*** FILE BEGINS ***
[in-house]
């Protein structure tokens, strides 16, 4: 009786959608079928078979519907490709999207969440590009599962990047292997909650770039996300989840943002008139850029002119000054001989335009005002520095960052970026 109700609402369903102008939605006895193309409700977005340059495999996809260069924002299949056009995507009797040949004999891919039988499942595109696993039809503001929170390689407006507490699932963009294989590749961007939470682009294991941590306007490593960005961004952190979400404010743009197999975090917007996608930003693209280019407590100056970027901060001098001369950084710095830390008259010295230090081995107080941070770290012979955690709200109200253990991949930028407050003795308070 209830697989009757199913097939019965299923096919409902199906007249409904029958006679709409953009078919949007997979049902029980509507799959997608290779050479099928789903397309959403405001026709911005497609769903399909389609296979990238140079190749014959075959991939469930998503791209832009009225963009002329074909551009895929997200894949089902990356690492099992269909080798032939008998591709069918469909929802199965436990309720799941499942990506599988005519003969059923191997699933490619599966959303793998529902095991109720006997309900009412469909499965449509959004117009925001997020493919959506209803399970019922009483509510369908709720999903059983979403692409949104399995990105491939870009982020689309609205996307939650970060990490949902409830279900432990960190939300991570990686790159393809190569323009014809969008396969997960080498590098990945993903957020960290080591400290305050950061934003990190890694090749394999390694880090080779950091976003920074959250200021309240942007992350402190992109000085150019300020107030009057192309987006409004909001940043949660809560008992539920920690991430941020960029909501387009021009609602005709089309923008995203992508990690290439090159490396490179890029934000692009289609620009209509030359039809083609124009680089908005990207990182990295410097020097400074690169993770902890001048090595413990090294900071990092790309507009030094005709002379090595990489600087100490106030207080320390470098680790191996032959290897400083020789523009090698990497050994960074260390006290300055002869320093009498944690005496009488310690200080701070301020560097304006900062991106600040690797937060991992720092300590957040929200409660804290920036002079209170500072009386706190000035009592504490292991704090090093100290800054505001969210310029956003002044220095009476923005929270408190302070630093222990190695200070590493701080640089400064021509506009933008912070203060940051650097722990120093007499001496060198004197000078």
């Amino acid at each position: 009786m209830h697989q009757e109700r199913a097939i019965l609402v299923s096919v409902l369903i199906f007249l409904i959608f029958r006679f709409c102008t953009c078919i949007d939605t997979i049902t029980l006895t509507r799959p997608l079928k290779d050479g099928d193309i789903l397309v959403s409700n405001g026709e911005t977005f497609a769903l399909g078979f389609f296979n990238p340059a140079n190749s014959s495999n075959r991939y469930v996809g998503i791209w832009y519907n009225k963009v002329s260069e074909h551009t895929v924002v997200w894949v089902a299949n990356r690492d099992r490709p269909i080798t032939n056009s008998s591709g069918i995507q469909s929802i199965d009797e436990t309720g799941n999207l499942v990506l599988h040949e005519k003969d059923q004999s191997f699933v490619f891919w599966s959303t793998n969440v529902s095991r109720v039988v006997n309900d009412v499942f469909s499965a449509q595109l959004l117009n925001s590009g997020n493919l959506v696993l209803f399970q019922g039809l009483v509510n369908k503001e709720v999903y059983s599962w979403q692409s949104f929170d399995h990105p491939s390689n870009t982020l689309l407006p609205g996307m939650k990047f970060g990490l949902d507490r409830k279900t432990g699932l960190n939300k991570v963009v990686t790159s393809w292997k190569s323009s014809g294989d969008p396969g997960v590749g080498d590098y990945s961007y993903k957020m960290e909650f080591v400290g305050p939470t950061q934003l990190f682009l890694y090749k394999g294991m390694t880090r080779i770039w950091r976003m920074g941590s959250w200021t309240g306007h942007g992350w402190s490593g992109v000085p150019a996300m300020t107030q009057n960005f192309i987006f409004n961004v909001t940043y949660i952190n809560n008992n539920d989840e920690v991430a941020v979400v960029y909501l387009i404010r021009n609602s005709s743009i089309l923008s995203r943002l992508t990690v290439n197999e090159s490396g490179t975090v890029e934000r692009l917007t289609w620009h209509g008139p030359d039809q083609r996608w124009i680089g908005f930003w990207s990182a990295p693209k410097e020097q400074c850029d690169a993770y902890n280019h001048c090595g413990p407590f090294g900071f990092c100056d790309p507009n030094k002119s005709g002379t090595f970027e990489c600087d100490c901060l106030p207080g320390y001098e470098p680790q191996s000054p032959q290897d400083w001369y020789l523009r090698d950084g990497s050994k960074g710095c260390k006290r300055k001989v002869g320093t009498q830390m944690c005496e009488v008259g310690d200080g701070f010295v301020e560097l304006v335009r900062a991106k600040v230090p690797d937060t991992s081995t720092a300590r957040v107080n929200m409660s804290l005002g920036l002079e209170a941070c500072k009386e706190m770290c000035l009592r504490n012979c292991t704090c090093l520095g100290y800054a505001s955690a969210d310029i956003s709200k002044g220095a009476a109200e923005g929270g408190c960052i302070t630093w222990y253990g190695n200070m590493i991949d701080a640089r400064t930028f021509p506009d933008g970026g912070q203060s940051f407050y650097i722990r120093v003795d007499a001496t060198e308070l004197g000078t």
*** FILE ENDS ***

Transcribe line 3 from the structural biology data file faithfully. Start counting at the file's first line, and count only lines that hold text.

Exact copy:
């Amino acid at each position: 009786m209830h697989q009757e109700r199913a097939i019965l609402v299923s096919v409902l369903i199906f007249l409904i959608f029958r006679f709409c102008t953009c078919i949007d939605t997979i049902t029980l006895t509507r799959p997608l079928k290779d050479g099928d193309i789903l397309v959403s409700n405001g026709e911005t977005f497609a769903l399909g078979f389609f296979n990238p340059a140079n190749s014959s495999n075959r991939y469930v996809g998503i791209w832009y519907n009225k963009v002329s260069e074909h551009t895929v924002v997200w894949v089902a299949n990356r690492d099992r490709p269909i080798t032939n056009s008998s591709g069918i995507q469909s929802i199965d009797e436990t309720g799941n999207l499942v990506l599988h040949e005519k003969d059923q004999s191997f699933v490619f891919w599966s959303t793998n969440v529902s095991r109720v039988v006997n309900d009412v499942f469909s499965a449509q595109l959004l117009n925001s590009g997020n493919l959506v696993l209803f399970q019922g039809l009483v509510n369908k503001e709720v999903y059983s599962w979403q692409s949104f929170d399995h990105p491939s390689n870009t982020l689309l407006p609205g996307m939650k990047f970060g990490l949902d507490r409830k279900t432990g699932l960190n939300k991570v963009v990686t790159s393809w292997k190569s323009s014809g294989d969008p396969g997960v590749g080498d590098y990945s961007y993903k957020m960290e909650f080591v400290g305050p939470t950061q934003l990190f682009l890694y090749k394999g294991m390694t880090r080779i770039w950091r976003m920074g941590s959250w200021t309240g306007h942007g992350w402190s490593g992109v000085p150019a996300m300020t107030q009057n960005f192309i987006f409004n961004v909001t940043y949660i952190n809560n008992n539920d989840e920690v991430a941020v979400v960029y909501l387009i404010r021009n609602s005709s743009i089309l923008s995203r943002l992508t990690v290439n197999e090159s490396g490179t975090v890029e934000r692009l917007t289609w620009h209509g008139p030359d039809q083609r996608w124009i680089g908005f930003w990207s990182a990295p693209k410097e020097q400074c850029d690169a993770y902890n280019h001048c090595g413990p407590f090294g900071f990092c100056d790309p507009n030094k002119s005709g002379t090595f970027e990489c600087d100490c901060l106030p207080g320390y001098e470098p680790q191996s000054p032959q290897d400083w001369y020789l523009r090698d950084g990497s050994k960074g710095c260390k006290r300055k001989v002869g320093t009498q830390m944690c005496e009488v008259g310690d200080g701070f010295v301020e560097l304006v335009r900062a991106k600040v230090p690797d937060t991992s081995t720092a300590r957040v107080n929200m409660s804290l005002g920036l002079e209170a941070c500072k009386e706190m770290c000035l009592r504490n012979c292991t704090c090093l520095g100290y800054a505001s955690a969210d310029i956003s709200k002044g220095a009476a109200e923005g929270g408190c960052i302070t630093w222990y253990g190695n200070m590493i991949d701080a640089r400064t930028f021509p506009d933008g970026g912070q203060s940051f407050y650097i722990r120093v003795d007499a001496t060198e308070l004197g000078t």